Then the chatter about the Video Music Awards hit my newsfeed yesterday and I got pulled in. I watched Cyrus's VMA performance with fascinated horror. Fresh Air had a segment on Robin Thicke earlier, so I was caught up on him. When they got home from school, my kids made me watch the original video to "We Can't Stop." ("Mom, you think the VMAs were bad? You haven't seen the real video.") I had a real clutch-the-pearls moment, let me tell you.
As I followed the different reactions around social media, and added in my own two cents, I kept thinking, why am I paying attention to this? I still don't care about Miley Cyrus or Robin Thicke. But somehow the story felt like it mattered. It began to gel for me after I remember what feminist comedian Caitlin Moran said about the pornification of pop-culture: that young people, especially men, are growing up watching readily available porn and it's defining how they think about sex.
This is a problem, of which Cyrus and Thicke are just symptoms. And this problem matters to me because I'm a parent, raising kids who will soon be adults. Not only that, I'm a woman. How society views women should interest all women — and everyone with a wife, mother, or daughter.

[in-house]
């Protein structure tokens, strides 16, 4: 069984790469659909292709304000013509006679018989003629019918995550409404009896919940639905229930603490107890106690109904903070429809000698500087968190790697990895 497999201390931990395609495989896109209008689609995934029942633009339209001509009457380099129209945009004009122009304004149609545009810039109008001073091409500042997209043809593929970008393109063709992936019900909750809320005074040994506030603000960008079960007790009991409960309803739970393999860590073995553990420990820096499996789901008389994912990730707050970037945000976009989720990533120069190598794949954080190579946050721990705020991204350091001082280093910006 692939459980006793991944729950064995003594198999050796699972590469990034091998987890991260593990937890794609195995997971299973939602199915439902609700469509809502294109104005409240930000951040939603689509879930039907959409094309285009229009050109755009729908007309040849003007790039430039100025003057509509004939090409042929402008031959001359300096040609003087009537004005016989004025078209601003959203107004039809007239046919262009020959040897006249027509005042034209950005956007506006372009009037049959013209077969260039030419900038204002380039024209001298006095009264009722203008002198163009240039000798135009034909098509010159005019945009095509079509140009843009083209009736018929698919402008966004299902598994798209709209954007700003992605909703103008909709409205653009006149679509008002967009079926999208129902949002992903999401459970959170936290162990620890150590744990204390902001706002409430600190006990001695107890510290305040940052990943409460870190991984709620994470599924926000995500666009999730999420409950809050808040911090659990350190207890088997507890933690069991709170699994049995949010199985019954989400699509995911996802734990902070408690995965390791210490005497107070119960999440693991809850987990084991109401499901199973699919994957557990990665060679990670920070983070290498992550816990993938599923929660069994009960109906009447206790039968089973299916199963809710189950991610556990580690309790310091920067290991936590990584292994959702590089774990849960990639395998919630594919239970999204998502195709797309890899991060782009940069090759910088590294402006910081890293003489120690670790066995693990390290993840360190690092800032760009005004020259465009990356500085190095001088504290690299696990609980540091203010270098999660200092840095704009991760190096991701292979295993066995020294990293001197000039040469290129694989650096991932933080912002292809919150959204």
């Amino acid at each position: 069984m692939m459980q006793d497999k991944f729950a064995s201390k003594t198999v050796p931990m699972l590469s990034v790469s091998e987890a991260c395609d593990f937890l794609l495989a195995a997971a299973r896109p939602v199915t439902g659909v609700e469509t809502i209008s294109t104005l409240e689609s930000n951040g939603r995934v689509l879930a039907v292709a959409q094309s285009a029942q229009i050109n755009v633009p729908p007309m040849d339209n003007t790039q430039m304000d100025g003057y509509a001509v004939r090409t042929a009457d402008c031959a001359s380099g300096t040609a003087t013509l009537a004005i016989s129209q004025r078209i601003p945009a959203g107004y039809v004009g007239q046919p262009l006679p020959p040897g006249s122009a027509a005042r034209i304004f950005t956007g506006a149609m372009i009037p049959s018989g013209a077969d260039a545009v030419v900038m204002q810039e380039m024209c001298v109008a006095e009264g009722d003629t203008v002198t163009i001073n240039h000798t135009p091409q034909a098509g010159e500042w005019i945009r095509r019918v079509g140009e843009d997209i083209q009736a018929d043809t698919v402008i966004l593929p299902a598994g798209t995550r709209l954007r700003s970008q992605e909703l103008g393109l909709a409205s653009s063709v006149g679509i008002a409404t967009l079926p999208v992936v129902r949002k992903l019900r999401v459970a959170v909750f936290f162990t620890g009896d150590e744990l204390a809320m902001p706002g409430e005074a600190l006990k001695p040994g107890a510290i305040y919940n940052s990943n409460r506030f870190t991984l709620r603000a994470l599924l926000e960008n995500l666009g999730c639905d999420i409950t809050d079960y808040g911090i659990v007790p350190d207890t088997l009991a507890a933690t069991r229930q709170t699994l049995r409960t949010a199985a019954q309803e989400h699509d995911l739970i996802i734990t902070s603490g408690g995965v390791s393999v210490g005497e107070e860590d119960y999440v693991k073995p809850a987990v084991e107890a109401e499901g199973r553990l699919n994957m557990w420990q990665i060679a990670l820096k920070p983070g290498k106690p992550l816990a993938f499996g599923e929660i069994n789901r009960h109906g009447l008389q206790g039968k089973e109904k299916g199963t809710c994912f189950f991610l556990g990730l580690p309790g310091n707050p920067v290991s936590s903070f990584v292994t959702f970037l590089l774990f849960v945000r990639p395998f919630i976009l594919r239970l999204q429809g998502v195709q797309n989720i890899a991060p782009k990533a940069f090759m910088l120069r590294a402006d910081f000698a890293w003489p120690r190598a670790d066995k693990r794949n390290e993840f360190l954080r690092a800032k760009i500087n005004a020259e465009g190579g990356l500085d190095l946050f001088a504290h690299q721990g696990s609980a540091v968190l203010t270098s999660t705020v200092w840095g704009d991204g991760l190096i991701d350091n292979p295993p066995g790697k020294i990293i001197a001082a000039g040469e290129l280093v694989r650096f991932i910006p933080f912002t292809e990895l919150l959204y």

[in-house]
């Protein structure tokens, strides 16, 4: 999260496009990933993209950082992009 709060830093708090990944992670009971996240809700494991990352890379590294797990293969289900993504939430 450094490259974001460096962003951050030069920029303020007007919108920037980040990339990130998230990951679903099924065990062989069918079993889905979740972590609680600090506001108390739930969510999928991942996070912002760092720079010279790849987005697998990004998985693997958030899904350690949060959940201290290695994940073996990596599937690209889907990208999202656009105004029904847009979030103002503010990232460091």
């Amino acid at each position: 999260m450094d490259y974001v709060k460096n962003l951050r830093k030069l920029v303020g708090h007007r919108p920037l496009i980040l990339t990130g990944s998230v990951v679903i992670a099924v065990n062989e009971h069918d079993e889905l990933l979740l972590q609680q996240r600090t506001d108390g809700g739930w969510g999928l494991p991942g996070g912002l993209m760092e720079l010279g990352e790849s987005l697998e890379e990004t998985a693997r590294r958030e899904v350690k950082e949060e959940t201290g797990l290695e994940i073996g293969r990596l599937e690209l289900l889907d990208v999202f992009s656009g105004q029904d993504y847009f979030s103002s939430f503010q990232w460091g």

I'm not especially prudish, and feel the ubiquity of porn might not necessarily be a bad thing if healthy sexuality was being depicted. If women directed it, if women consumers were the targets, porn would be different. But with a few niche exceptions, porn is male directed and utterly focused on male fantasy. The music industry has taken its cue and turned music videos, especially hip-hop videos, into soft porn. It's not a coincidence that both Cyrus and Thicke have deliberately decided to mimic hip-hop culture.
Porn culture has set the sexual stage for young people today. It circumscribes how they are to behave sexually, and what to expect (and demand) from their partners. Women under 30, and sexually active teenage girls, get Brazilian waxes routinely; boys will not touch them unless they are bare as a 10-year-old. Women buy poles for their own bedrooms so they can bring the striptease home. The idea that women should a) remain as little-girl like as possible and b) spend their sexual lives performing for men is something we see reflected in Cyrus and Thicke's videos.
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It's easy to dismiss the VMA flap as pop-culture fluff, and to sanctimoniously demand everyone pay attention to "the real story," whatever you think that is. But a culture that demeans women and celebrates rape is as much a problem as a culture that worships guns and war.